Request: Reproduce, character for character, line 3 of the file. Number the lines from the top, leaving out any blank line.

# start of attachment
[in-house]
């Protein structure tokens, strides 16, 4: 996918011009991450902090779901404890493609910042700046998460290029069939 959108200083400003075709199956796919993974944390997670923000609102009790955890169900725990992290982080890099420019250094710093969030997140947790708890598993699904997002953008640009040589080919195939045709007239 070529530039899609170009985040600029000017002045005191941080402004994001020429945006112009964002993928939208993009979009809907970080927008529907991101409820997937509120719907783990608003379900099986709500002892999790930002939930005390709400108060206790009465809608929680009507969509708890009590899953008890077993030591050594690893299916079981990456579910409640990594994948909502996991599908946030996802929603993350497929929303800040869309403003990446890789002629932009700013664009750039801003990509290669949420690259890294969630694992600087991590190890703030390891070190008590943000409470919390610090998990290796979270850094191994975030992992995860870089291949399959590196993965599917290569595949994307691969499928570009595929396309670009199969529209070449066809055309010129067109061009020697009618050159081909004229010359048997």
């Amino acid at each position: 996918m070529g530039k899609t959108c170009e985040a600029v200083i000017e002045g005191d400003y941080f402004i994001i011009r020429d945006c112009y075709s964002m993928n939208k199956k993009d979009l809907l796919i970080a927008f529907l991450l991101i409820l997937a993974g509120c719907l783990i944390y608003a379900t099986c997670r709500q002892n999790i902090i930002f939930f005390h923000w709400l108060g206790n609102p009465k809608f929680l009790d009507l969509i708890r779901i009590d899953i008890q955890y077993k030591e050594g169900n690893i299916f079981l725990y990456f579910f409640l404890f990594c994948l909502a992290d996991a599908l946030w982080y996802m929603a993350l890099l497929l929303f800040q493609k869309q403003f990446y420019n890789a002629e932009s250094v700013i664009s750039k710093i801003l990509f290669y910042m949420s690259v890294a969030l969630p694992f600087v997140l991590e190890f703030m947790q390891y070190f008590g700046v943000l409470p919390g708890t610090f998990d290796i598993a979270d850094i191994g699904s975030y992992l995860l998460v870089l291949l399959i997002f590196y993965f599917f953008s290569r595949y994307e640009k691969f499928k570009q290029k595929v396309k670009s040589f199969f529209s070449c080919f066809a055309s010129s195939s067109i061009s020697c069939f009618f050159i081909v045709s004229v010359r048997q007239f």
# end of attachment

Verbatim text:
């Amino acid at each position: 996918m070529g530039k899609t959108c170009e985040a600029v200083i000017e002045g005191d400003y941080f402004i994001i011009r020429d945006c112009y075709s964002m993928n939208k199956k993009d979009l809907l796919i970080a927008f529907l991450l991101i409820l997937a993974g509120c719907l783990i944390y608003a379900t099986c997670r709500q002892n999790i902090i930002f939930f005390h923000w709400l108060g206790n609102p009465k809608f929680l009790d009507l969509i708890r779901i009590d899953i008890q955890y077993k030591e050594g169900n690893i299916f079981l725990y990456f579910f409640l404890f990594c994948l909502a992290d996991a599908l946030w982080y996802m929603a993350l890099l497929l929303f800040q493609k869309q403003f990446y420019n890789a002629e932009s250094v700013i664009s750039k710093i801003l990509f290669y910042m949420s690259v890294a969030l969630p694992f600087v997140l991590e190890f703030m947790q390891y070190f008590g700046v943000l409470p919390g708890t610090f998990d290796i598993a979270d850094i191994g699904s975030y992992l995860l998460v870089l291949l399959i997002f590196y993965f599917f953008s290569r595949y994307e640009k691969f499928k570009q290029k595929v396309k670009s040589f199969f529209s070449c080919f066809a055309s010129s195939s067109i061009s020697c069939f009618f050159i081909v045709s004229v010359r048997q007239f």